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Addicted to Love

In some fabulous way, Cheney's ubiquity is an ongoing reminder of the eight years he was the key man in the administration. He gives new meaning to the words "Never Again."
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It turns out that Dick Cheney doesn't really care how you pronounce his name, Chain-ee or Chee-nee, either one is okay. I'd been wondering about this lately, because Chris Matthews has taken to pronouncing Cheney's name "Chee-nee" in a very deliberate, sort of bossy way, as if he knew something we didn't. But apparently it doesn't matter how you say it.

As long as you go on saying it.

Dick Cheney won't go away. It's hard to adjust to life out of the spotlight, and apparently he can't. "If I don't speak out, then where do we find ourselves?" he says. This guy is not going to lick his wounds and slink off to his kennel, no way. It's just like the old days: George Bush was busy relaxing, so somebody had to do the job.

Cheney is speaking up to remind us:

  • what things were like after 9/11
  • that waterboarding works
  • that the Republican Party is not really in trouble

He's here, he says, lest we forget.

To which I say, amen.

In some fabulous way, Cheney's ubiquity is an ongoing reminder of the eight years he was the key man in the administration; given the short attention span of most Americans, we must salute him for sticking around. He's a living memorial to the Bush years. He gives new meaning to the words "Never Again."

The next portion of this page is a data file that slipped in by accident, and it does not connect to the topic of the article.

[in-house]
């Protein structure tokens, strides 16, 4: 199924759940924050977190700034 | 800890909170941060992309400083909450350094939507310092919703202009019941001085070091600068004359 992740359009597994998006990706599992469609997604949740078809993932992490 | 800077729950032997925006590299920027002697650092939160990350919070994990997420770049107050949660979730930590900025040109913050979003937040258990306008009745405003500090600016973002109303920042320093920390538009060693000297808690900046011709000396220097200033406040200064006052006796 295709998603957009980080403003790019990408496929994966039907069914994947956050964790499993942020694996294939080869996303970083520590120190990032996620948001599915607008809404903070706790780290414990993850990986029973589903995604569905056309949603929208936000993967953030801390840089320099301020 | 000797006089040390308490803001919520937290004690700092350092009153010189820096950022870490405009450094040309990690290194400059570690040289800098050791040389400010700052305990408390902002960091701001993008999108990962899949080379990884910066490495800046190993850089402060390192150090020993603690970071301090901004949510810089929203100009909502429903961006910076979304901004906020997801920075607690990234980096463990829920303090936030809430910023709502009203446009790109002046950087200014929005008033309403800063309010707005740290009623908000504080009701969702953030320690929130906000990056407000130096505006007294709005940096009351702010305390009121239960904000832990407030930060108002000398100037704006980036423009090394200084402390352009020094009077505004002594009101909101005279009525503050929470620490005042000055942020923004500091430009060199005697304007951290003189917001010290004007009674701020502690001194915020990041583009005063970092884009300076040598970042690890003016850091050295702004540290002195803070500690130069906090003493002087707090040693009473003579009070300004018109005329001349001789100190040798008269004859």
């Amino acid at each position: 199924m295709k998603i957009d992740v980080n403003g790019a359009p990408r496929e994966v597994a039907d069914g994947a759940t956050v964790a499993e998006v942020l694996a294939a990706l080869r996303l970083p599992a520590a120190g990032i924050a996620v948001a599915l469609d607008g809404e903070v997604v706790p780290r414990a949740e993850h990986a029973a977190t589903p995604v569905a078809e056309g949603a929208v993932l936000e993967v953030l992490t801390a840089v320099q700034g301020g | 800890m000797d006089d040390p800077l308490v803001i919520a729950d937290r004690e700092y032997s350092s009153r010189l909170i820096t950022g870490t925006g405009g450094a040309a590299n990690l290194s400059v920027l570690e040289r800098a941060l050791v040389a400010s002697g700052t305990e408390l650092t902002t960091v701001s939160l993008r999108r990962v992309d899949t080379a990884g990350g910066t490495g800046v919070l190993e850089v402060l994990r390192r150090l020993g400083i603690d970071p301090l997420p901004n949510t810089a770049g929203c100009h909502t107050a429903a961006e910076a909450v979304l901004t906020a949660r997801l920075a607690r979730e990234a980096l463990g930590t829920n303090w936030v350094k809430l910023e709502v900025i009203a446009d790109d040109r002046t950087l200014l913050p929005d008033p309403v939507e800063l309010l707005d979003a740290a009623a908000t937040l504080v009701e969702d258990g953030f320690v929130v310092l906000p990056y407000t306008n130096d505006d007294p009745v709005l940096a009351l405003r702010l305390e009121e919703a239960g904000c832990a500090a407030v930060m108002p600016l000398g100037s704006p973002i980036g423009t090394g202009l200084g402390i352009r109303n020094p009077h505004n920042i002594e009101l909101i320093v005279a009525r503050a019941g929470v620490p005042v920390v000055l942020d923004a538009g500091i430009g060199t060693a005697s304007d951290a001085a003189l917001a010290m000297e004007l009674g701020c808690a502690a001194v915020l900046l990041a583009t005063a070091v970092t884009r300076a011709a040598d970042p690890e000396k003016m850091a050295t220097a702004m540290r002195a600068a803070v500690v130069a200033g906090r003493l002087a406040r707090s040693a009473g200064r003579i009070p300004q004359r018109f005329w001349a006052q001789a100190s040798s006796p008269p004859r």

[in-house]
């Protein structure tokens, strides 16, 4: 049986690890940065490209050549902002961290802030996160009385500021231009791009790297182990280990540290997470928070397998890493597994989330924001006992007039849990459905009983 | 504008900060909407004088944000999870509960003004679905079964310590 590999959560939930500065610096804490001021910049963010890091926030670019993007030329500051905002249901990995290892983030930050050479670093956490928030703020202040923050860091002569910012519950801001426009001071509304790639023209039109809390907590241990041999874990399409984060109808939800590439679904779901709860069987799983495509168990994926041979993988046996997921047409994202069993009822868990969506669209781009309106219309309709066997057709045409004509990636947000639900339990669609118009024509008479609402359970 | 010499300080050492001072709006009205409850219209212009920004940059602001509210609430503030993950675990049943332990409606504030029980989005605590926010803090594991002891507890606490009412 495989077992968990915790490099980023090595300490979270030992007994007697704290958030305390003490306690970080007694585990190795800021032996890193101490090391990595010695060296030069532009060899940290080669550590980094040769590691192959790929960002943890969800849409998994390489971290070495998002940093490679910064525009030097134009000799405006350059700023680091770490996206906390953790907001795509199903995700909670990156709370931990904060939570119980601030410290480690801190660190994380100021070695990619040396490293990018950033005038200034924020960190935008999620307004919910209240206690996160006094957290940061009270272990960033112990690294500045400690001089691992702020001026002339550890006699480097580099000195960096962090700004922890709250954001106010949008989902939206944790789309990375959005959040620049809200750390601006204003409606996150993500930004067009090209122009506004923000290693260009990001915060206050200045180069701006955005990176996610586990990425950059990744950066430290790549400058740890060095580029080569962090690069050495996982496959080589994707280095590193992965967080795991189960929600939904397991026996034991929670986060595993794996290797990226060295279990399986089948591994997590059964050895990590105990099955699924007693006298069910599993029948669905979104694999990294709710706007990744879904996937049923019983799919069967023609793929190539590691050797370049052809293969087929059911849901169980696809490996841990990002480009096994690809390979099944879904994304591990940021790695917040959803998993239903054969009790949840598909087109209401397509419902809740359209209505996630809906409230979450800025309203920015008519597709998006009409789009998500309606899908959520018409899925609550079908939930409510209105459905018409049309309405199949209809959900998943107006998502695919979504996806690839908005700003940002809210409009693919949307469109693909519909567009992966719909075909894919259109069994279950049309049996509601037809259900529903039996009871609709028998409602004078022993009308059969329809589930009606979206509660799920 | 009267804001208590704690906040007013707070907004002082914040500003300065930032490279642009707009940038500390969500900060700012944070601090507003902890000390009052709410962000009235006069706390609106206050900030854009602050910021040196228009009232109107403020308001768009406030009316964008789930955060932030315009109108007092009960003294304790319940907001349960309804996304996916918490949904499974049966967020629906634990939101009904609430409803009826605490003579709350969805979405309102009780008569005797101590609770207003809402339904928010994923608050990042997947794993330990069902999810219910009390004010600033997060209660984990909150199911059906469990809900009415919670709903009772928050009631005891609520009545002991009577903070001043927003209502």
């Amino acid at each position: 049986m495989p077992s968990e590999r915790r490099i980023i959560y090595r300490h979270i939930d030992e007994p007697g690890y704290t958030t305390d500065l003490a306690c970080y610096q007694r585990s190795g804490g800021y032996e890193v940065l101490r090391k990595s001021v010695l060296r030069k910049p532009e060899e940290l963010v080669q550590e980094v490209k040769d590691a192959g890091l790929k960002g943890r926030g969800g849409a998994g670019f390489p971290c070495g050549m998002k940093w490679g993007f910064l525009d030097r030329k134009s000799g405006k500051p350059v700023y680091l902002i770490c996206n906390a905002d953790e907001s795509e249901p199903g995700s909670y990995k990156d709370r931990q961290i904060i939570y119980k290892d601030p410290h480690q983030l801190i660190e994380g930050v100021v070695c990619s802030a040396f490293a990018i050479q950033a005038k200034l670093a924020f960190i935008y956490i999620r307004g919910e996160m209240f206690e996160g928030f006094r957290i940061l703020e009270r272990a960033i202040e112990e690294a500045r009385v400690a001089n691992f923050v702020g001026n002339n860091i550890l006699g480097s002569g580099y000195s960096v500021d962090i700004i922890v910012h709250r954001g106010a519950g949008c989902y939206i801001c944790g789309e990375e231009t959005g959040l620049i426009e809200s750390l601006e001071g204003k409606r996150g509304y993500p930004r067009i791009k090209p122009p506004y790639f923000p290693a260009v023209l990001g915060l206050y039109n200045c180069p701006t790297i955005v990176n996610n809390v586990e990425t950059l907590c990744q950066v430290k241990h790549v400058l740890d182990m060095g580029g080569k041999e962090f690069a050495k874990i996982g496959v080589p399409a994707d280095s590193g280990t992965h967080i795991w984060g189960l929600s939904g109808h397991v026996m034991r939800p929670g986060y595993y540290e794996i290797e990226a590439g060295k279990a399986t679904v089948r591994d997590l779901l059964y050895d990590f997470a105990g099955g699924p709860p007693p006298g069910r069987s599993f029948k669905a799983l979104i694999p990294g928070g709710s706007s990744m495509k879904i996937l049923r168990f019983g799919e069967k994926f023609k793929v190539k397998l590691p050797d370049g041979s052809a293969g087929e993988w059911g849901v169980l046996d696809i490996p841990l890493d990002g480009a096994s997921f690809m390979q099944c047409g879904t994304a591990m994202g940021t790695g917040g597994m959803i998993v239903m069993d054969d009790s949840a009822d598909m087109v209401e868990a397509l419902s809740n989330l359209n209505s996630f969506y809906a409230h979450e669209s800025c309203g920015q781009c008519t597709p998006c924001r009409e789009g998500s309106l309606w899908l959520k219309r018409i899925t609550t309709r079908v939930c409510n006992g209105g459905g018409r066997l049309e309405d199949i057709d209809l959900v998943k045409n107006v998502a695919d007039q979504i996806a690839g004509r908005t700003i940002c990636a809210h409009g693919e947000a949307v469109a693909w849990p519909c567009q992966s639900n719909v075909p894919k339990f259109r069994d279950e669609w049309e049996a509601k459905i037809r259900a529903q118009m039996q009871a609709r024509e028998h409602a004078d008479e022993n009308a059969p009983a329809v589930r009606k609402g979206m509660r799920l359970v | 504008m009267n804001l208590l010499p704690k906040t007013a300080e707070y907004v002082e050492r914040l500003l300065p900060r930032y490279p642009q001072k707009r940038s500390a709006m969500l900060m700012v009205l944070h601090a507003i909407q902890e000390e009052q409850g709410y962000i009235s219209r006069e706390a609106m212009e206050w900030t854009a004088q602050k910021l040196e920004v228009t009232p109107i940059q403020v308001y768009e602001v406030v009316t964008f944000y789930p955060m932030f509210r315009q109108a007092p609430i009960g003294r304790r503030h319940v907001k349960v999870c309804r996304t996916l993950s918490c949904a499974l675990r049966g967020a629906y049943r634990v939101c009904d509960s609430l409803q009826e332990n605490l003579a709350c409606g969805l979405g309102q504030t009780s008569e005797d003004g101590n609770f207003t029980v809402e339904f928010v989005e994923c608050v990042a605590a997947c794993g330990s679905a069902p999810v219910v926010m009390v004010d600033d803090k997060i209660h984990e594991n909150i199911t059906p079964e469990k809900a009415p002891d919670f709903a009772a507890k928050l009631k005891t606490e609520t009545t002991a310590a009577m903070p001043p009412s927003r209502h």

Sunday on Face the Nation, he did his thing: he feinted, he evaded, he alluded, he lied. He insisted there was proof that waterboarding worked in those famous files he can't quite produce. He said he would be glad to say this to Congress, although not necessarily under oath. He was asked if George Bush knew what Cheney knew about the decision to authorize torture, and he answered, "Um, I certainly, um, yeah, I have every reason to believe he knew, uh, he knew a great deal about the program. He basically authorized it. This was a presidential-level decision and the decision went to the President and he signed off on it."

Would he choose Rush Limbaugh or Colin Powell be the face of the Republican Party? Rush Limbaugh, he said. After all, Powell had endorsed Obama.

Classic Cheney. He is becoming practically Nixonian in his inability to be anything but his own charming self.

At the top of the show Sunday, Cheney made clear that he was on the show because he'd been asked, and added, "It's nice to know you're still loved." He was no doubt making what passes in his circle for a joke; but as we know, there are no jokes. Cheney wants to be loved. That's okay with me. You gotta love the guy.

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